• EBEBRATT-Ed
    EBEBRATT-Ed Member Posts: 15,620
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    I always used 20 min minimum for condensate to come back and then I would look at the building. A compact 6 story apartment building or a 1 story factory return condensate at different rates. So for me it was 20 min minimum pus an educated guess based on the building.

  • retiredguy
    retiredguy Member Posts: 915
    edited May 17
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    Good educational story Dan. There are a lot of contractors that do not know the difference between the two of them. As I have said before, most of my work was on larger steam systems and on those you have to know the difference and when and where to use them. On any installation where we replaced an old steam boiler with a large water capacity with a newer style steam boiler that had a much smaller water capacity I always recommend a "condensate feed tank" in lieu of a "condensate tank" with an explanation as to why this was necessary. If the customer refused the extra cost of the feed tank then it was on him if there was a problem with the boiler's water level.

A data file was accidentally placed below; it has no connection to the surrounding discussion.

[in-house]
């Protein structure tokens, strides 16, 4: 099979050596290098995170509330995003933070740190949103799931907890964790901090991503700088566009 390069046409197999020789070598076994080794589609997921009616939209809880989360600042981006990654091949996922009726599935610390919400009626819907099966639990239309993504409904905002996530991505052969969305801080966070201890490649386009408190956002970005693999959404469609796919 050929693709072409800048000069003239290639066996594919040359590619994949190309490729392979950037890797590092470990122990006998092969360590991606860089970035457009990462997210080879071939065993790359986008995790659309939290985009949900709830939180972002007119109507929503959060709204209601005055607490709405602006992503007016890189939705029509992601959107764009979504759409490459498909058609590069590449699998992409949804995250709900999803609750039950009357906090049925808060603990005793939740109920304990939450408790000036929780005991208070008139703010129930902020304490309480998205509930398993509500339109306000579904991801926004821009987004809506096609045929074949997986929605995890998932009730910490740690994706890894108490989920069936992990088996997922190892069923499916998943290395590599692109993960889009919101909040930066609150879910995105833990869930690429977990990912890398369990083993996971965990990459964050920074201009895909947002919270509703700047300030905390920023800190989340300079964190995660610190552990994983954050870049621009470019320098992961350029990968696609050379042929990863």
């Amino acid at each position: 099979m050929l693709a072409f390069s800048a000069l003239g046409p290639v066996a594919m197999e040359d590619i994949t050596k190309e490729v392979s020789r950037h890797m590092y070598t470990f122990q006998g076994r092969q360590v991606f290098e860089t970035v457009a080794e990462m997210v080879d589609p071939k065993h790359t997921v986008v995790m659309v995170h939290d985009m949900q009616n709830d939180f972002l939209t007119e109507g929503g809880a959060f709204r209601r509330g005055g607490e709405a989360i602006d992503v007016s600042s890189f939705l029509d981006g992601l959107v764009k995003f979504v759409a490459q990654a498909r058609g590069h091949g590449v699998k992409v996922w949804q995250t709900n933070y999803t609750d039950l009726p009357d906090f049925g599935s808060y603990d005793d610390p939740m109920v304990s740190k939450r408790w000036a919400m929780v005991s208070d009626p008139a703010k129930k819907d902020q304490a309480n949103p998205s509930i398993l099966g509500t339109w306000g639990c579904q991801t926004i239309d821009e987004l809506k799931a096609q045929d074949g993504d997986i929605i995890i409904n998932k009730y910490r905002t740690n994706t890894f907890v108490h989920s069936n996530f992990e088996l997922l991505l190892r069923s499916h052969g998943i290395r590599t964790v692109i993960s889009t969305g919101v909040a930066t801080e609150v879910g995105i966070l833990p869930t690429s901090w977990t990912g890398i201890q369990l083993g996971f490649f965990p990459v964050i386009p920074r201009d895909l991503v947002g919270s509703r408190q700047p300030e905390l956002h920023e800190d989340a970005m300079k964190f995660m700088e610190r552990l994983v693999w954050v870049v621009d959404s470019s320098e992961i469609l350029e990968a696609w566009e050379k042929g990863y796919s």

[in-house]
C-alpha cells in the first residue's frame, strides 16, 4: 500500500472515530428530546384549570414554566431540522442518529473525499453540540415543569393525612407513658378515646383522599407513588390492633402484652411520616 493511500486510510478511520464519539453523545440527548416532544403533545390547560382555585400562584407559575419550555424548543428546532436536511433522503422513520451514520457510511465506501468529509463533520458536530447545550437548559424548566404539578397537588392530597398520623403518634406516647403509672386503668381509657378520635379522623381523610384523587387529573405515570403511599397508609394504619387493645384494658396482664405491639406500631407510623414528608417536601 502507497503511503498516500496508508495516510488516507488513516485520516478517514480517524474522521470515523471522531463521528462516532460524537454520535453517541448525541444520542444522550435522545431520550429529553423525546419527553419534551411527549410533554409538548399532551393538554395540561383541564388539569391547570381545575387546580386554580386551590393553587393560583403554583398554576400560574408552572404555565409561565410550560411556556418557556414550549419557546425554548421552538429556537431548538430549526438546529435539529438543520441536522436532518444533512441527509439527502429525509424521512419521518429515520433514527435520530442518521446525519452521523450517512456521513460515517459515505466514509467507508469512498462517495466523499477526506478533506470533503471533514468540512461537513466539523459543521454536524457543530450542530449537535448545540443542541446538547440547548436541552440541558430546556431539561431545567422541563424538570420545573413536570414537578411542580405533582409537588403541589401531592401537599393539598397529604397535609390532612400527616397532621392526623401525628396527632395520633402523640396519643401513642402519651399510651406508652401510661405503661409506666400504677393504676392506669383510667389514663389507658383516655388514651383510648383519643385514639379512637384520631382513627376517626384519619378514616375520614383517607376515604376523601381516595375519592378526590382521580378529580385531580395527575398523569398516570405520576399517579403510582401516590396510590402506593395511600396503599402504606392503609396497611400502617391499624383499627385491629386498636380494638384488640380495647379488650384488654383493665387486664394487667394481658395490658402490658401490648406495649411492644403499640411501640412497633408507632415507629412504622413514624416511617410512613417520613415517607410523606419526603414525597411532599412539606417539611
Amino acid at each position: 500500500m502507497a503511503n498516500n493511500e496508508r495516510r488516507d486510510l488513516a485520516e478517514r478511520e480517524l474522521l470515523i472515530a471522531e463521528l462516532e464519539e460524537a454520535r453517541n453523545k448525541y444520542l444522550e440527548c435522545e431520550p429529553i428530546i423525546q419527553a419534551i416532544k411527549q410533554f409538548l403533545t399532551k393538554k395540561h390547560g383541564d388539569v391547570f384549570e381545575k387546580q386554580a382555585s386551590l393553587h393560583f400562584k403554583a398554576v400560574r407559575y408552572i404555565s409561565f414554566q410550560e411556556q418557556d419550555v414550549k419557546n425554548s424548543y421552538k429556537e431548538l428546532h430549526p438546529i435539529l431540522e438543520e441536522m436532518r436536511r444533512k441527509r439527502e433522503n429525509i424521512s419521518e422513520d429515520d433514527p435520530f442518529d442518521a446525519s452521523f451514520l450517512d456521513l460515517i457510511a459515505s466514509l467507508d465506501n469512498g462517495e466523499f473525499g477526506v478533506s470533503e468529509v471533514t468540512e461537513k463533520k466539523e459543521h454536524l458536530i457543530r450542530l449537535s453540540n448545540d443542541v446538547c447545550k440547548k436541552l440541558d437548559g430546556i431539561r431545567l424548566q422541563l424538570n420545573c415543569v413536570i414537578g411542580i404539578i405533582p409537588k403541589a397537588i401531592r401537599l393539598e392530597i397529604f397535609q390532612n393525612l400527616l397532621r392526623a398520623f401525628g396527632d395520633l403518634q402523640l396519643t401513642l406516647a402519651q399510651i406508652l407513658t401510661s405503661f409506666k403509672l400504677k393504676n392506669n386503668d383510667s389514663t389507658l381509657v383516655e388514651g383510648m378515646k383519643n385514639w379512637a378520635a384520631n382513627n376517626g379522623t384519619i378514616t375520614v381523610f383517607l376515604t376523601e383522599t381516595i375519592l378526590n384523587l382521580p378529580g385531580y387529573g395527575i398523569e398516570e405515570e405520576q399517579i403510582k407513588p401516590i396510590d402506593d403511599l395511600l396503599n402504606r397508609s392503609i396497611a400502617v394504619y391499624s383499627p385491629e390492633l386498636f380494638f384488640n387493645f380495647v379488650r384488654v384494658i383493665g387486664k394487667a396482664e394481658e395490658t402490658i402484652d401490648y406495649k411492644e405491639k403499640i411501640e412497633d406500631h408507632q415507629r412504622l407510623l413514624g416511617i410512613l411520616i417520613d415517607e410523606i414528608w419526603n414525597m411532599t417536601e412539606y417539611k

Mad Dog_2
  • RayWohlfarth
    RayWohlfarth Member Posts: 1,518
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    I always use 20 minutes but have been burned before. We discovered the system used to be a vacuum return and converted to gravity. Dan, I feel your pain. I thought I had enough slides for the seminar and came up short by an hour and half. Of course there were no questions so I told stories about my experiences. Awkward. Anyway, here is the link to the video.

    Ray Wohlfarth
    Boiler Lessons
    CLambIntplm.
  • jumper
    jumper Member Posts: 2,289
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    How did steam locomotives control water level?

  • Mad Dog_2
    Mad Dog_2 Member Posts: 7,106
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    Iron Mike Tyson : "Everyone has a plan till they get punched in the face..."

    Ray punched you in the face...in a nice way..Dan...Ha ha..Hey..The ONLY way you really learn to fight (teach) is to get in the ring and bang. As you always said Dan, Sometimes, you just gotta be the guy that's shows up! You'll figure the rest out as you go...

    We all started out as 'That Dopey Kid."

    What you gave all of us disciples is the Paradigm To Listen, learn Read On..get IN there...figure it out...struggle & wrastle to you win…dream big....never let up....Mad Dog

  • Jamie Hall
    Jamie Hall Member Posts: 23,436